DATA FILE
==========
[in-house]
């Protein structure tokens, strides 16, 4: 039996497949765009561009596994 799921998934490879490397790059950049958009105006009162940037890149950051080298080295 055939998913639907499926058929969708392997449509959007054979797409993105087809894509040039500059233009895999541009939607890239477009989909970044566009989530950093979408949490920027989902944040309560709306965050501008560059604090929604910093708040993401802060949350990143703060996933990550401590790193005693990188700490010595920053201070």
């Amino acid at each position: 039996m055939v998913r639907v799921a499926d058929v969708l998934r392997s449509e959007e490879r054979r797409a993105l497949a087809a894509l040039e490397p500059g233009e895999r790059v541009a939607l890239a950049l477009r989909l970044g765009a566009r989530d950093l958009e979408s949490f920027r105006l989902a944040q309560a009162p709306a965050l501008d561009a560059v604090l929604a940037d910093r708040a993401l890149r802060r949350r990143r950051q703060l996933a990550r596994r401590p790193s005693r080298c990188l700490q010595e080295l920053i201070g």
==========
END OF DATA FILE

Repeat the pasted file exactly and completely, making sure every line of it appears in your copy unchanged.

[in-house]
């Protein structure tokens, strides 16, 4: 039996497949765009561009596994 799921998934490879490397790059950049958009105006009162940037890149950051080298080295 055939998913639907499926058929969708392997449509959007054979797409993105087809894509040039500059233009895999541009939607890239477009989909970044566009989530950093979408949490920027989902944040309560709306965050501008560059604090929604910093708040993401802060949350990143703060996933990550401590790193005693990188700490010595920053201070």
């Amino acid at each position: 039996m055939v998913r639907v799921a499926d058929v969708l998934r392997s449509e959007e490879r054979r797409a993105l497949a087809a894509l040039e490397p500059g233009e895999r790059v541009a939607l890239a950049l477009r989909l970044g765009a566009r989530d950093l958009e979408s949490f920027r105006l989902a944040q309560a009162p709306a965050l501008d561009a560059v604090l929604a940037d910093r708040a993401l890149r802060r949350r990143r950051q703060l996933a990550r596994r401590p790193s005693r080298c990188l700490q010595e080295l920053i201070g």